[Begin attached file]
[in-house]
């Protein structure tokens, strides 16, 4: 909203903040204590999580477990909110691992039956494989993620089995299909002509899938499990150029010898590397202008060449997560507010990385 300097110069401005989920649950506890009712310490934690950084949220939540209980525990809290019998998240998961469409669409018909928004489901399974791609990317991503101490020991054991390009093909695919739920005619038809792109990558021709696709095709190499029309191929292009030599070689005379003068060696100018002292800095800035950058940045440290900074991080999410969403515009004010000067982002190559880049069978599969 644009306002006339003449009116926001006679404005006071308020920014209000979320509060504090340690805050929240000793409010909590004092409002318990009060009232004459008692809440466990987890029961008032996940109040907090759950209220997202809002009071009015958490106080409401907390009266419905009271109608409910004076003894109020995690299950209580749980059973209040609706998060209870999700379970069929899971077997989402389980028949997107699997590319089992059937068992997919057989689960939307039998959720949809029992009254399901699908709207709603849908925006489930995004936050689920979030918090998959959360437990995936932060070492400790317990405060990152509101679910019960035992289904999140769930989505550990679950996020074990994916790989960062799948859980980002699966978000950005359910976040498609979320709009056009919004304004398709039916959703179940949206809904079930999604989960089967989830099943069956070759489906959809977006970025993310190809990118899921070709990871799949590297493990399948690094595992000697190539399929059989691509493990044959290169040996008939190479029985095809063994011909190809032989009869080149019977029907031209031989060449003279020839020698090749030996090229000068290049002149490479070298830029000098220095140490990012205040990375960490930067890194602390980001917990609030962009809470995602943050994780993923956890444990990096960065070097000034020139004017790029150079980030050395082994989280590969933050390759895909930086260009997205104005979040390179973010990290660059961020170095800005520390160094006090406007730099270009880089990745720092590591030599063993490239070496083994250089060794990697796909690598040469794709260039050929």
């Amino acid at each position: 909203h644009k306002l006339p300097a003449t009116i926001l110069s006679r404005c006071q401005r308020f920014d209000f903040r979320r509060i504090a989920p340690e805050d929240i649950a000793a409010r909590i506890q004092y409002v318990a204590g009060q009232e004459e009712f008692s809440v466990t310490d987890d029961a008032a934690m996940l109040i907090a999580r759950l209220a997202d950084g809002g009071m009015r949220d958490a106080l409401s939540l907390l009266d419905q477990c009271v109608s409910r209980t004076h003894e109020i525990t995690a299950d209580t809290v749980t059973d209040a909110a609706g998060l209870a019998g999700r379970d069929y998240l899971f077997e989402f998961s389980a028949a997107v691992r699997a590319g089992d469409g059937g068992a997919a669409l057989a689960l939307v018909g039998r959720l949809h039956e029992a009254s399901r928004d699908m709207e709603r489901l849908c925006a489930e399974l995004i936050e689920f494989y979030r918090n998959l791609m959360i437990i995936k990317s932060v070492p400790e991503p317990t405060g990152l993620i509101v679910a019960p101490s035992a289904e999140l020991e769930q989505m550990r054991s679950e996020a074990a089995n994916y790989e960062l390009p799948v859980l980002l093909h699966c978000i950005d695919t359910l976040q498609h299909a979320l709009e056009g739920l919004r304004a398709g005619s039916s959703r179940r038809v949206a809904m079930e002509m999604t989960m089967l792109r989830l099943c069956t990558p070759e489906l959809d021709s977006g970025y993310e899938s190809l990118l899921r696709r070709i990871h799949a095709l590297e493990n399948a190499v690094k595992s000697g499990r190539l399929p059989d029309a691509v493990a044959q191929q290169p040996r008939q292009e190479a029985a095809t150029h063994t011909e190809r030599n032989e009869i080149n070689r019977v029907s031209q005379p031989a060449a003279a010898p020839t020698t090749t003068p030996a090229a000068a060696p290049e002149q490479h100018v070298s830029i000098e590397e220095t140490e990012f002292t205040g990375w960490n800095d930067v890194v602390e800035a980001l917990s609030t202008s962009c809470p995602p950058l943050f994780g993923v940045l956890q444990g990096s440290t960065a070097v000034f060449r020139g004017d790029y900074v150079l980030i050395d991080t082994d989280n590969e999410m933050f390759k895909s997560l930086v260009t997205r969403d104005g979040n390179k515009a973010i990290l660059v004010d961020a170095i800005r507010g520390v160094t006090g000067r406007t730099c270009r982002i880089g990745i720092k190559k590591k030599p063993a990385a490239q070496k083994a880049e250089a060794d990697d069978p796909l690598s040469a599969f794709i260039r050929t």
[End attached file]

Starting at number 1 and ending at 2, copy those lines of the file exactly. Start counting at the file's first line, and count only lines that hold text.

[in-house]
């Protein structure tokens, strides 16, 4: 909203903040204590999580477990909110691992039956494989993620089995299909002509899938499990150029010898590397202008060449997560507010990385 300097110069401005989920649950506890009712310490934690950084949220939540209980525990809290019998998240998961469409669409018909928004489901399974791609990317991503101490020991054991390009093909695919739920005619038809792109990558021709696709095709190499029309191929292009030599070689005379003068060696100018002292800095800035950058940045440290900074991080999410969403515009004010000067982002190559880049069978599969 644009306002006339003449009116926001006679404005006071308020920014209000979320509060504090340690805050929240000793409010909590004092409002318990009060009232004459008692809440466990987890029961008032996940109040907090759950209220997202809002009071009015958490106080409401907390009266419905009271109608409910004076003894109020995690299950209580749980059973209040609706998060209870999700379970069929899971077997989402389980028949997107699997590319089992059937068992997919057989689960939307039998959720949809029992009254399901699908709207709603849908925006489930995004936050689920979030918090998959959360437990995936932060070492400790317990405060990152509101679910019960035992289904999140769930989505550990679950996020074990994916790989960062799948859980980002699966978000950005359910976040498609979320709009056009919004304004398709039916959703179940949206809904079930999604989960089967989830099943069956070759489906959809977006970025993310190809990118899921070709990871799949590297493990399948690094595992000697190539399929059989691509493990044959290169040996008939190479029985095809063994011909190809032989009869080149019977029907031209031989060449003279020839020698090749030996090229000068290049002149490479070298830029000098220095140490990012205040990375960490930067890194602390980001917990609030962009809470995602943050994780993923956890444990990096960065070097000034020139004017790029150079980030050395082994989280590969933050390759895909930086260009997205104005979040390179973010990290660059961020170095800005520390160094006090406007730099270009880089990745720092590591030599063993490239070496083994250089060794990697796909690598040469794709260039050929």